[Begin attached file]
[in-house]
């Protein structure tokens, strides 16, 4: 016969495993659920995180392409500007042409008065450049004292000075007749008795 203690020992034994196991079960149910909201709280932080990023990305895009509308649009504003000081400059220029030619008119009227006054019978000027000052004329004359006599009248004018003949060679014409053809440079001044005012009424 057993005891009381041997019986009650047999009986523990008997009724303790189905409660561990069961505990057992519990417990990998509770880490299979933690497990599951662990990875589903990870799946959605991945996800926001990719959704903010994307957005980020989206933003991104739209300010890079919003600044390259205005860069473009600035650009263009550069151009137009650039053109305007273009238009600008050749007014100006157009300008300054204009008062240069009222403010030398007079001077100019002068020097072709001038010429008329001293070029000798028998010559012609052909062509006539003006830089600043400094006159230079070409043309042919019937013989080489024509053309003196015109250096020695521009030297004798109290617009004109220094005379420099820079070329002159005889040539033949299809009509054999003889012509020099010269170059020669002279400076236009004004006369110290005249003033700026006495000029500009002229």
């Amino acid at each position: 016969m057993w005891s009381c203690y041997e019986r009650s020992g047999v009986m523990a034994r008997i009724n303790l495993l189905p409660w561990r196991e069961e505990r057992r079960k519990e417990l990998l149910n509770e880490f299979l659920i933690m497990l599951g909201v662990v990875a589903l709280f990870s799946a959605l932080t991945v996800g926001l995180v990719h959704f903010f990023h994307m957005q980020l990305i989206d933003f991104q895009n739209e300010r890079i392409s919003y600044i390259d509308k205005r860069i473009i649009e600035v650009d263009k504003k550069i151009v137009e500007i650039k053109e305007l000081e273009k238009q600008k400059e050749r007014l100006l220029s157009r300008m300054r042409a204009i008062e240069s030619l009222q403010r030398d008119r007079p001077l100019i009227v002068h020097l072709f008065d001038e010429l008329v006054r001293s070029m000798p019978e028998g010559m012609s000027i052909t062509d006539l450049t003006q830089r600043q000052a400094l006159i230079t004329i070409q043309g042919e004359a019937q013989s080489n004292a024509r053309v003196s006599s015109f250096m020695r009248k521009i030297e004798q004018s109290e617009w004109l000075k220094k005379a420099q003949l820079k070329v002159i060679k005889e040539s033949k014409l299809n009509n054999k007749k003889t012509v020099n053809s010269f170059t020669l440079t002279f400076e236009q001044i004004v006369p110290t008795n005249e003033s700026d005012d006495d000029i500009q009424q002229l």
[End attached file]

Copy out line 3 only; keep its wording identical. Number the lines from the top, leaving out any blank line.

């Amino acid at each position: 016969m057993w005891s009381c203690y041997e019986r009650s020992g047999v009986m523990a034994r008997i009724n303790l495993l189905p409660w561990r196991e069961e505990r057992r079960k519990e417990l990998l149910n509770e880490f299979l659920i933690m497990l599951g909201v662990v990875a589903l709280f990870s799946a959605l932080t991945v996800g926001l995180v990719h959704f903010f990023h994307m957005q980020l990305i989206d933003f991104q895009n739209e300010r890079i392409s919003y600044i390259d509308k205005r860069i473009i649009e600035v650009d263009k504003k550069i151009v137009e500007i650039k053109e305007l000081e273009k238009q600008k400059e050749r007014l100006l220029s157009r300008m300054r042409a204009i008062e240069s030619l009222q403010r030398d008119r007079p001077l100019i009227v002068h020097l072709f008065d001038e010429l008329v006054r001293s070029m000798p019978e028998g010559m012609s000027i052909t062509d006539l450049t003006q830089r600043q000052a400094l006159i230079t004329i070409q043309g042919e004359a019937q013989s080489n004292a024509r053309v003196s006599s015109f250096m020695r009248k521009i030297e004798q004018s109290e617009w004109l000075k220094k005379a420099q003949l820079k070329v002159i060679k005889e040539s033949k014409l299809n009509n054999k007749k003889t012509v020099n053809s010269f170059t020669l440079t002279f400076e236009q001044i004004v006369p110290t008795n005249e003033s700026d005012d006495d000029i500009q009424q002229l």